Drought assessment and monitoring through blending of multi-sensor indices using machine learning approaches for different climate regions
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- Drought assessment and monitoring through blending of multi-sensor indices using machine learning approaches for different climate regions
- Park, Seonyoung; Im, Jungho; Jang, Eunna; Rhee, Jinyoung
- Issue Date
- ELSEVIER SCIENCE BV
- AGRICULTURAL AND FOREST METEOROLOGY, v.216, pp.157 - 169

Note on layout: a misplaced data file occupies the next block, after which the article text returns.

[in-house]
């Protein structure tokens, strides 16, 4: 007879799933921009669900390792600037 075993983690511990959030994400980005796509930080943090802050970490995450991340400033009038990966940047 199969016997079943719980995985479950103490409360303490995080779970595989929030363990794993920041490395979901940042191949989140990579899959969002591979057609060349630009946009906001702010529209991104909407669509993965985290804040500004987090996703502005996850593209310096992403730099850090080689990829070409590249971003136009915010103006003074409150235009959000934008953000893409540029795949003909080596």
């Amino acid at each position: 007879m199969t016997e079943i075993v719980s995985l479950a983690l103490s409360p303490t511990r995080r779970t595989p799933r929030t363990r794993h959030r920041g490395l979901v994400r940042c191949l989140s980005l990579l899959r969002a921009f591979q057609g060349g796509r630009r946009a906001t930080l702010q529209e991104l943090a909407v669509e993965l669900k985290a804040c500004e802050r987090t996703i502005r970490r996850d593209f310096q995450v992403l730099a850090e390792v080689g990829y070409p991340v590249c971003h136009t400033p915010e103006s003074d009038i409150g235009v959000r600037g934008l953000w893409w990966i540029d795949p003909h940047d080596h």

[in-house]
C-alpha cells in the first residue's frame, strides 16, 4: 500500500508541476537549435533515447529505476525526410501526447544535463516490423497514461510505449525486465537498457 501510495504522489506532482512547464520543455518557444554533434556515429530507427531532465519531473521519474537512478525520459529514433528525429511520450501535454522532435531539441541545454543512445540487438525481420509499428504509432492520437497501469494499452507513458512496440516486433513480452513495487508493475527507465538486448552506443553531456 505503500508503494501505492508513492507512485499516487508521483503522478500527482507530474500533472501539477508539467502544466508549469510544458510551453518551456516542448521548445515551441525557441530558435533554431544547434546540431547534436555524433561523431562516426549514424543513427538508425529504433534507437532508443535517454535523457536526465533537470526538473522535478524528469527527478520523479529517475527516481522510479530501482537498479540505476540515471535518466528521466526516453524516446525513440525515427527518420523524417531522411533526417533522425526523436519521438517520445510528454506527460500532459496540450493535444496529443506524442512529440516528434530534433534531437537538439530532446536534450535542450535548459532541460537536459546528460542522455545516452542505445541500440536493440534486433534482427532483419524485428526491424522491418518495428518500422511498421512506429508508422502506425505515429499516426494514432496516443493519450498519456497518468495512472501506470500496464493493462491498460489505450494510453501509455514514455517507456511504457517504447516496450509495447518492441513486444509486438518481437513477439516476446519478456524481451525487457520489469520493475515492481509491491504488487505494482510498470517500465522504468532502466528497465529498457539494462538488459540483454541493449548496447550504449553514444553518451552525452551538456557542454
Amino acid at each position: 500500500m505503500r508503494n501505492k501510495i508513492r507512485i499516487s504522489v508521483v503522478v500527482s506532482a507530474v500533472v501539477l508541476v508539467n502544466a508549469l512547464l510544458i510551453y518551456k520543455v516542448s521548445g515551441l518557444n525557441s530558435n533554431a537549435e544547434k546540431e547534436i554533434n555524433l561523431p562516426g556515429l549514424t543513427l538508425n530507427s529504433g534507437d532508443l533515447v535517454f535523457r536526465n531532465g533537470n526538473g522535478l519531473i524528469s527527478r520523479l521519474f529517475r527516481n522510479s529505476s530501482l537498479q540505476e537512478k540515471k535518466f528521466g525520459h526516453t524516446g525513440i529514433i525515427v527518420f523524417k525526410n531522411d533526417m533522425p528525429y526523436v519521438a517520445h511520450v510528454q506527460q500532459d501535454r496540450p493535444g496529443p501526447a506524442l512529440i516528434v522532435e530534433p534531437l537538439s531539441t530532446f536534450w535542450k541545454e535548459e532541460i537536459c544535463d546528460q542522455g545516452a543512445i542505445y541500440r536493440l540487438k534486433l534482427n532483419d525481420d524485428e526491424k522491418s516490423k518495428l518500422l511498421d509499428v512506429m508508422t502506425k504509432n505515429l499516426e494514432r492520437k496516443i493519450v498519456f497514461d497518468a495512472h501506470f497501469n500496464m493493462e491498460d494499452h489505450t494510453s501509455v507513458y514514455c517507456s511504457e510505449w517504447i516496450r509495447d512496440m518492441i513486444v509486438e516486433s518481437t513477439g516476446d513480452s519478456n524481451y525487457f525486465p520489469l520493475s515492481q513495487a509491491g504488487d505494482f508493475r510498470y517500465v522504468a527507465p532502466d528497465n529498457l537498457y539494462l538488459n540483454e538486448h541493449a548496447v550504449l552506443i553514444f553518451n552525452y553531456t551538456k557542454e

- Drought triggered by a deficit of precipitation, is influenced by various environmental factors such as temperature and evapotranspiration, and causes water shortage and crop failure problems. In this study, sixteen remote sensing based drought factors from the Moderate Resolution Imaging Spectroradiometer (MODIS) and Tropical Rainfall Measuring Mission (TRMM) satellite sensors were used to monitor meteorological and agricultural drought during 2000-2012 growing seasons for different climate regions in the USA. Standardized Precipitation Index (SPI) with time scales from 1 to 12 months and crop yield data were used as reference data of meteorological and agricultural drought, respectively. The relationship between sixteen remote sensing based drought factors and in situ reference data was modeled through three machine learning approaches: random forest, boosted regression trees, and Cubist, which have proved to be robust and flexible in many regression tasks. Results showed that random forest produced the best performance (R2=0.93, RMSE=0.3) for SPI prediction among the three approaches. Land surface-related drought factors, e.g., Land Surface Temperature (LST) and Evapotranspiration (ET) showed higher relative importance for short-term meteorological drought while vegetation-related drought factors, e.g., Normalized Difference Vegetation Index (NDVI) and Normalized Multi-band Drought Index (NMDI) showed higher relative importance for long-term meteorological drought by random forest. Six drought factors were selected based on the relative importance by their category to develop drought indicators that represent meteorological and agricultural drought by using the relative importance as weights. While TRMM showed higher relative importance for meteorological drought, LST and NDVI showed higher relative importance for agricultural drought in the arid and humid regions, respectively. Finally, drought distribution maps were produced using the drought indicators and compared with the U.S. Drought Monitor (USDM) maps, which showed a strong visual agreement.
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